Sikh designer Waris Ahluwalia teams with Holts to bring unique Indian crafts to Canadian shoppers (w/video)

Published: April 4, 2014

LAUREN LA ROSE
THE CANADIAN PRESS

TORONTO — When he’s not gracing the big screen in films including “The Grand Budapest Hotel,” “Inside Man” and “The Darjeeling Limited,” Waris Ahluwalia is making a mark on the style world as designer of House of Waris.

The fashionable New Yorker is adding yet another artistic endeavour to his plate through a partnership with Holt Renfrew bringing the works of craftspeople in his native India to Canadians.

Waris Ahluwalia (left) and Alexandra Weston hold a House of Waris scarf which showcases the craft of Batik in Udaipur, India on Nov. 15, 2013. THE CANADIAN PRESS/HO

Ahluwalia teamed with Alexandra Weston, the retailer’s director of brand strategy, with the duo travelling to Delhi, Jaipur, Udaipur and Mandawa to select goods for the Uncrate India collection. The line is being featured within Holt Renfrew’s H Project shops across the country until May 31, and a $15,000 donation will also be made to UNICEF to support local initiatives in India.

“To say that the project is right up our alley at House of Waris is an understatement. The work that we do is about supporting craft and craftsmanship,” Ahluwalia said in an interview seated alongside Weston.

“Craftsmanship is more than just shopping or products. These are products and objects that have come from people that we’ve met and people that we’ve exchanged with, and that’s sort of the key thing to understand.

“There’s an alternate kind of commerce rather than mass production and manufacturing. There are families, there are small companies that are involved in every one of these objects that we’ve brought together here.”

In addition to an exclusive jewelry capsule collection from House of Waris, the works of more than 16 designers will be featured in Uncrate India, including items like bowls, notebooks, hand-woven rugs, handbags and pillows. Scarves and pocket squares in the collection were crafted using the art of batik, which involves applying and reapplying wax to fabric that is also dyed to create complex forms of painting.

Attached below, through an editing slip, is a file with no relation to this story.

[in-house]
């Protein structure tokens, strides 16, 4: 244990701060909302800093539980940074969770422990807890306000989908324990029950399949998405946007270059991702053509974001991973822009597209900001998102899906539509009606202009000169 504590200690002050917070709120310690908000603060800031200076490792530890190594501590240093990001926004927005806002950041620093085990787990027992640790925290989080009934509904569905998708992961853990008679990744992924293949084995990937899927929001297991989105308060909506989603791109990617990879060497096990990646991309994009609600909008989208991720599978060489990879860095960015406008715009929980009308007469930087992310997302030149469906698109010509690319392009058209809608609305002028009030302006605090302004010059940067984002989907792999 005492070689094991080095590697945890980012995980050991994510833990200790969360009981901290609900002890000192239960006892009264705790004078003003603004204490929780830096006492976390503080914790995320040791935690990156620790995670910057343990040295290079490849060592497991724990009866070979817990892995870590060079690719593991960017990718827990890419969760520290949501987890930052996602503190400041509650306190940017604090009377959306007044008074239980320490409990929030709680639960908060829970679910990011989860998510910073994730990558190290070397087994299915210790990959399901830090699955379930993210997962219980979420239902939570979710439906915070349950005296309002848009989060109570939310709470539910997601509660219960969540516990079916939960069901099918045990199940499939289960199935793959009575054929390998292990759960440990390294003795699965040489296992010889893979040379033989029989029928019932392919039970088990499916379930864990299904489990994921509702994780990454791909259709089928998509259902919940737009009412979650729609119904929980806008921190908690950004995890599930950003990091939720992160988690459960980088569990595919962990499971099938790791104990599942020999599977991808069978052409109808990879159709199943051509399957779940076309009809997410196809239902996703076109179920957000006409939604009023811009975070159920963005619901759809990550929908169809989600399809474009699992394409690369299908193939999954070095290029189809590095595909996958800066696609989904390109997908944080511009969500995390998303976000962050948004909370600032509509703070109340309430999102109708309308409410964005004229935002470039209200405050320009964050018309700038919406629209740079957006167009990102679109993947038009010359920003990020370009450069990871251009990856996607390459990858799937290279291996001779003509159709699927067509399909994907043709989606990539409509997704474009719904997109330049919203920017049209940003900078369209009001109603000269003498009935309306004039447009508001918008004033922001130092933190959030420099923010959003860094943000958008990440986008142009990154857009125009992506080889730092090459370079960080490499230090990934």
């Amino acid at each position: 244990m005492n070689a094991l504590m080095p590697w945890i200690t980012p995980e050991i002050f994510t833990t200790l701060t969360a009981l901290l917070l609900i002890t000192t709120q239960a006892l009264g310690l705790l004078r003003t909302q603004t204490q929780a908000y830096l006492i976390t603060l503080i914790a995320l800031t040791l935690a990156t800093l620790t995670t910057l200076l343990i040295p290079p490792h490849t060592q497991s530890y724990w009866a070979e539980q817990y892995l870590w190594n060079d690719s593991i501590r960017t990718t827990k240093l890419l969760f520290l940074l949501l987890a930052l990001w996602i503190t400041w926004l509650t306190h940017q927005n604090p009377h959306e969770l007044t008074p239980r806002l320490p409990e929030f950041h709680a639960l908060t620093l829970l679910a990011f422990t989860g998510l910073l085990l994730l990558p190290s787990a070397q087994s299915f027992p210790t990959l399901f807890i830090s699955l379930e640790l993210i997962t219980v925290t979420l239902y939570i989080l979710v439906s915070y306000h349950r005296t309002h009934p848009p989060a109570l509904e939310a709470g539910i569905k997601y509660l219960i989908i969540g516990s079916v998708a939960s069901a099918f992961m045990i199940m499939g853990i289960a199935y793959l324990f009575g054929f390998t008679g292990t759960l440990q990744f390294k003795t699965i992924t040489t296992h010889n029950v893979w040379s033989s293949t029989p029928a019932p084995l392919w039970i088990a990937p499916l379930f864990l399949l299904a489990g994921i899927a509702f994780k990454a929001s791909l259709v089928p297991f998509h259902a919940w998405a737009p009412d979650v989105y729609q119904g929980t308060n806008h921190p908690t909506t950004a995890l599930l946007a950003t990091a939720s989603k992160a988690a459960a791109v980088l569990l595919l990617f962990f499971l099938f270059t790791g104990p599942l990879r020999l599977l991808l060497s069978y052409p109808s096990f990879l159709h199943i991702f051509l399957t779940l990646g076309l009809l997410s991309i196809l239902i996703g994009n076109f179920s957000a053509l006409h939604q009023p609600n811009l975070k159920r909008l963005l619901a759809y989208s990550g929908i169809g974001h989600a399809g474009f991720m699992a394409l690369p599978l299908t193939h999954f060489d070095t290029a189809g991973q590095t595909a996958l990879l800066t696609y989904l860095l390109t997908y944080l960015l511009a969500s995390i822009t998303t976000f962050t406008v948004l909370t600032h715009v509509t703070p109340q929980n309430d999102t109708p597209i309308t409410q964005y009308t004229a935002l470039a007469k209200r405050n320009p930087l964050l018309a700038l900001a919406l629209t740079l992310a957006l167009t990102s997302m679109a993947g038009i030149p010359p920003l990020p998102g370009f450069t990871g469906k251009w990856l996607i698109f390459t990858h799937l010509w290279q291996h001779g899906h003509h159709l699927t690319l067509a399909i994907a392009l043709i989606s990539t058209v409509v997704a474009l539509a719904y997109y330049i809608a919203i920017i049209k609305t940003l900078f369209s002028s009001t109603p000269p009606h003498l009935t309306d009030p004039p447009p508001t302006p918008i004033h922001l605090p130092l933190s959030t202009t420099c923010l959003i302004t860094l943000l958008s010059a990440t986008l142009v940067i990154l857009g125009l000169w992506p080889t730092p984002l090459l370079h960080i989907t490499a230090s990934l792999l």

Despite highlighting products that use traditional techniques often passed down through generations, Ahluwalia emphasized that their focus is very much on the present with items that embody contemporary design, ideas and concepts with modern-day relevance — a sentiment echoed by Weston.

“I know me as an avid traveller, I get carried away by what I see and what you find in the market and all the things and the people we experience,” she said.

“I have a lot of pieces in my closet that I bring back home and it’s a memory, but you think: ‘When am I ever going to wear this here?’ And so because it’s on such a big scale, (it’s) really (about) understanding the esthetic of the Holt Renfrew brand and our customer and what elements would transcend.”

Both Ahluwalia and Weston hope that the artisans will continue to bolster their businesses and further extend their reach into the global marketplace.

“We’re not giving money to the craftsmen — we’re buying their product. We’re supporting their work, which I think is so much more important than donations,” said Ahluwalia. “They’re not looking for donations — they want to work. They’ve been working for centuries and they want to work and they want to continue to work.”

“And they want to continue to be relevant so the next generation will continue to work,” added Weston.

Ahluwalia has managed to balance his role at House of Waris with his burgeoning film career, but he sees no real distinction between his high-profile lines of work.

“They’re all acts of creation, so I don’t really separate the two,”‘ he said.

“We’re all making things and telling stories is what it all comes down to. A film is a story. And what we’re doing here, each object represents a story.”

——

Online:

www.holtsmuse.com/culture/h-project-uncrates-india/

www.houseofwaris.com

15:00ET 04-04-14

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